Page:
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Governor Ducey Urges Delegation To Protect Charter School Students

PHOENIX — Governor Doug Ducey today urged Arizona’s Congressional Delegation to oppose federal legislation that will jeopardize critical funding the state’s public charter schools receive and put thousands of students at risk. 

“I am writing to bring your attention to a hugely problematic section of the Fiscal Year 2022 Labor, Health and Human Services, Education, and Related Agencies Funding Bill. Section 314 of this legislation could have catastrophic effects on public charter schools in Arizona and throughout the nation,” the Governor wrote to Arizona’s two U.S. Senators and nine U.S. Representatives.

The legislation singles out public charter schools and threatens them with the potential loss of all of their federal funds if they contract with private companies for any services, with language stating: None of the funds made available by this Act or any other Act may be awarded to a charter school that contracts with a for-profit entity to operate, oversee or manage the activities of the school.

“This means that many of Arizona’s more than 230,000 public charter school students could be at risk of their school shutting down,” Governor Ducey states in the letter. “They educate over 21% of all public K-12 students in Arizona, the highest percentage in the country. It is unthinkable that support for public charter schools could be put at risk at all, much less as we are emerging from over a year’s worth of academic disruption brought on by the COVID-19 pandemic.”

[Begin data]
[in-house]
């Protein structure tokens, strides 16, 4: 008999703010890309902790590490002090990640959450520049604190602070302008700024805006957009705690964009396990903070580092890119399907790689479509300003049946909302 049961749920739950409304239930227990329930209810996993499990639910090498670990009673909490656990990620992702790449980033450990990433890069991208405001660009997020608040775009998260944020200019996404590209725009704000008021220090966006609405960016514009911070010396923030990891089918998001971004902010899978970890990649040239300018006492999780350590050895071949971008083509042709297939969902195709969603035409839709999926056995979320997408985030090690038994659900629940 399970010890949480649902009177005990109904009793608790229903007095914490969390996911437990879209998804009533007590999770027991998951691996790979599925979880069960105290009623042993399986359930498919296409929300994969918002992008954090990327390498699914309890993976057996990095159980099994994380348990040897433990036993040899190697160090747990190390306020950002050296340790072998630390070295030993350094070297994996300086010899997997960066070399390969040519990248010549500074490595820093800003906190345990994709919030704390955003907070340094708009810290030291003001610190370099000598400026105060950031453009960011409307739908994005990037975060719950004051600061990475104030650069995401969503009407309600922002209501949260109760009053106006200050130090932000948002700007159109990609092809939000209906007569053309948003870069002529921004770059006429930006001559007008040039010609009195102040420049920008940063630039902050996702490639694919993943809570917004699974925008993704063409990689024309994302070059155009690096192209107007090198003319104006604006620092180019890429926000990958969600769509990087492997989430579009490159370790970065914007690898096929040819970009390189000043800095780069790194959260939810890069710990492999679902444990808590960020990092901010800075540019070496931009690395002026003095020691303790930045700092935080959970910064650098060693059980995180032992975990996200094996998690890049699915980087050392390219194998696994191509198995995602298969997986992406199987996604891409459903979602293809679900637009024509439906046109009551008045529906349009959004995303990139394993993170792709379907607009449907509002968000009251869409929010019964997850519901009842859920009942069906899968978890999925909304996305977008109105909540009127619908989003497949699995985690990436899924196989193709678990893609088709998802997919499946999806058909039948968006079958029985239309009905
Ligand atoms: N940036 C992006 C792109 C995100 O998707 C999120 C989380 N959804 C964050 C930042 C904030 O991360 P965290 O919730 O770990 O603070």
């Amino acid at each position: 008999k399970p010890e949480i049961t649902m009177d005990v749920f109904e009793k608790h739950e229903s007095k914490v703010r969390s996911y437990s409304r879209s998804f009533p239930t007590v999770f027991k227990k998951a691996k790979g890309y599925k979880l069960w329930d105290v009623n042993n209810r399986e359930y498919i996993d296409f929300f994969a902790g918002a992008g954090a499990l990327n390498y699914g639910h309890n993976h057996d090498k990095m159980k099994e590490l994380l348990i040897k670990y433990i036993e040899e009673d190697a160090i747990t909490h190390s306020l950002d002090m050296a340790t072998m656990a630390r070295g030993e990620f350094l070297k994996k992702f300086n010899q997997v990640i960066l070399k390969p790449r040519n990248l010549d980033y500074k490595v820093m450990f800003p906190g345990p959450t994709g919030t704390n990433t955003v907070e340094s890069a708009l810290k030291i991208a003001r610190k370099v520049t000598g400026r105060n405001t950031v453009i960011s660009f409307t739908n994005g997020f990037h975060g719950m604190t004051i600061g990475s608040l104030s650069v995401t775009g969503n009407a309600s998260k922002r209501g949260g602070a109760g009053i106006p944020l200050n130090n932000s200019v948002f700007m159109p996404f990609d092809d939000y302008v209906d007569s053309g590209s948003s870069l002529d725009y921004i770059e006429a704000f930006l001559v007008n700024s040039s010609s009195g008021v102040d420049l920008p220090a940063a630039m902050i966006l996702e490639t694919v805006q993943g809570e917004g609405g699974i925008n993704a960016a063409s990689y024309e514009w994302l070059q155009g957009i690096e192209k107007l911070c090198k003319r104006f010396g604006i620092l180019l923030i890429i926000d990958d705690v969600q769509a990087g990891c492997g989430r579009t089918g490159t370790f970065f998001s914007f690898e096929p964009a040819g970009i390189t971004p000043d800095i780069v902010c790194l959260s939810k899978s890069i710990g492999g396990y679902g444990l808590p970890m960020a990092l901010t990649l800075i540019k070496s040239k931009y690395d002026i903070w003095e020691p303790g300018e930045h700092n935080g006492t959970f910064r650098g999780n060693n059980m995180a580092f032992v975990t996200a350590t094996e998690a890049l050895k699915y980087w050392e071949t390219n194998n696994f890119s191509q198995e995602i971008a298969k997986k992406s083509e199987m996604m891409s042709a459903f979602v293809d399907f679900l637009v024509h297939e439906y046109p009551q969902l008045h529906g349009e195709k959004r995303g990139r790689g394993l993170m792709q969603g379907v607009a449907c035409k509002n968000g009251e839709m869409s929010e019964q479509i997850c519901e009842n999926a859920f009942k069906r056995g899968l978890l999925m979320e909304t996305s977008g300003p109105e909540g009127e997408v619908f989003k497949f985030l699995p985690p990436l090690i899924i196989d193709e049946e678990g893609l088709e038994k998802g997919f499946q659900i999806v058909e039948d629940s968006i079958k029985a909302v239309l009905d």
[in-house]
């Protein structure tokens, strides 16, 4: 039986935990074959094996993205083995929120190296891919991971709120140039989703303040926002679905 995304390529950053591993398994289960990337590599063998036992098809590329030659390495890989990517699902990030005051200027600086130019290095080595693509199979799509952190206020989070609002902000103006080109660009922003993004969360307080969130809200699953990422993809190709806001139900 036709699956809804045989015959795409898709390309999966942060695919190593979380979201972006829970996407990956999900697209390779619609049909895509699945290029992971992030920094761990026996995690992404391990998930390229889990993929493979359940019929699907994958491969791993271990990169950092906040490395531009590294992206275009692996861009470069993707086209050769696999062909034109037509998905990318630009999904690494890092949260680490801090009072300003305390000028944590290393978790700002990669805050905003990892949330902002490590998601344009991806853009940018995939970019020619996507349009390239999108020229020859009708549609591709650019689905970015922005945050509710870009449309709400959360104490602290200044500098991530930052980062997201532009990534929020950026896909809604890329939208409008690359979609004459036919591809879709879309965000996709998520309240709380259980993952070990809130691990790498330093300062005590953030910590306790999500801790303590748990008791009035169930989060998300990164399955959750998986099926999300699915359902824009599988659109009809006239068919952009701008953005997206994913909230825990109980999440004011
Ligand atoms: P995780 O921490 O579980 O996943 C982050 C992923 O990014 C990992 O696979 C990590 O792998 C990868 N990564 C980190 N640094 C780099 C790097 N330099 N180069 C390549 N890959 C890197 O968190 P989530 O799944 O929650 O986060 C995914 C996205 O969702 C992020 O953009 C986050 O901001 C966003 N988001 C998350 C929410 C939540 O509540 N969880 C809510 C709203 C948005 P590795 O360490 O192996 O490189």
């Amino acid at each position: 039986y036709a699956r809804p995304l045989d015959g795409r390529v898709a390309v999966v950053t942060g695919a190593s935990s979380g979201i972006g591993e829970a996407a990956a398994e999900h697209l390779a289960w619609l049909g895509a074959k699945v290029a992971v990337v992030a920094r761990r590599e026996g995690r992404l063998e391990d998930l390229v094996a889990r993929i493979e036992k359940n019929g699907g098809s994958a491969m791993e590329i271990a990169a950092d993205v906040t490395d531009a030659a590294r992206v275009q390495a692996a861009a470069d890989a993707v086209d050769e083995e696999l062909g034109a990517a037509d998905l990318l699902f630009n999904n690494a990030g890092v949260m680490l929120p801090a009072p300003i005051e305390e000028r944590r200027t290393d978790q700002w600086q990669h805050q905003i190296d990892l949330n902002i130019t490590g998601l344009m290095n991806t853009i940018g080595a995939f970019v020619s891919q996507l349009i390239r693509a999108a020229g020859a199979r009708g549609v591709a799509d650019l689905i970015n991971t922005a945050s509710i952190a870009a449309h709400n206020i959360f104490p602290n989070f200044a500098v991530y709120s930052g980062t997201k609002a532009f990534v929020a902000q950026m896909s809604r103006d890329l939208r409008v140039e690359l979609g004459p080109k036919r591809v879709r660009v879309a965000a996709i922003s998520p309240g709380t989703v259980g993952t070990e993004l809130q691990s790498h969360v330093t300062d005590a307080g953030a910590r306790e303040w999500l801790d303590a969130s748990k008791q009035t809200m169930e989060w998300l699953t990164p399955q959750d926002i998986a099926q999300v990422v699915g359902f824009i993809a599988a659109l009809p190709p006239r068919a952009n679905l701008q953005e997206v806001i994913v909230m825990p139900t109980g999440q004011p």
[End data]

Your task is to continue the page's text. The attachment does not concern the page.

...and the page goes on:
The Arizona Charter Schools Association, U.S. Chamber of Commerce, and members of the Arizona State Legislature have also voiced concerns regarding Section 314 of the Fiscal Year 2022 Labor, Health and Human Services, Education, and Related Agencies Funding Bill.

View Governor Ducey’s letter HERE.



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All Information was gathered from publicly available US Government releases. "§105. Subject matter of copyright: United States Government works Copyright protection under this title is not available for any work of the United States Government, but the United States Government is not precluded from receiving and holding copyrights transferred to it by assignment, bequest, or otherwise. ( Pub. L. 94–553, title I, §101, Oct. 19, 1976, 90 Stat. 2546 .)"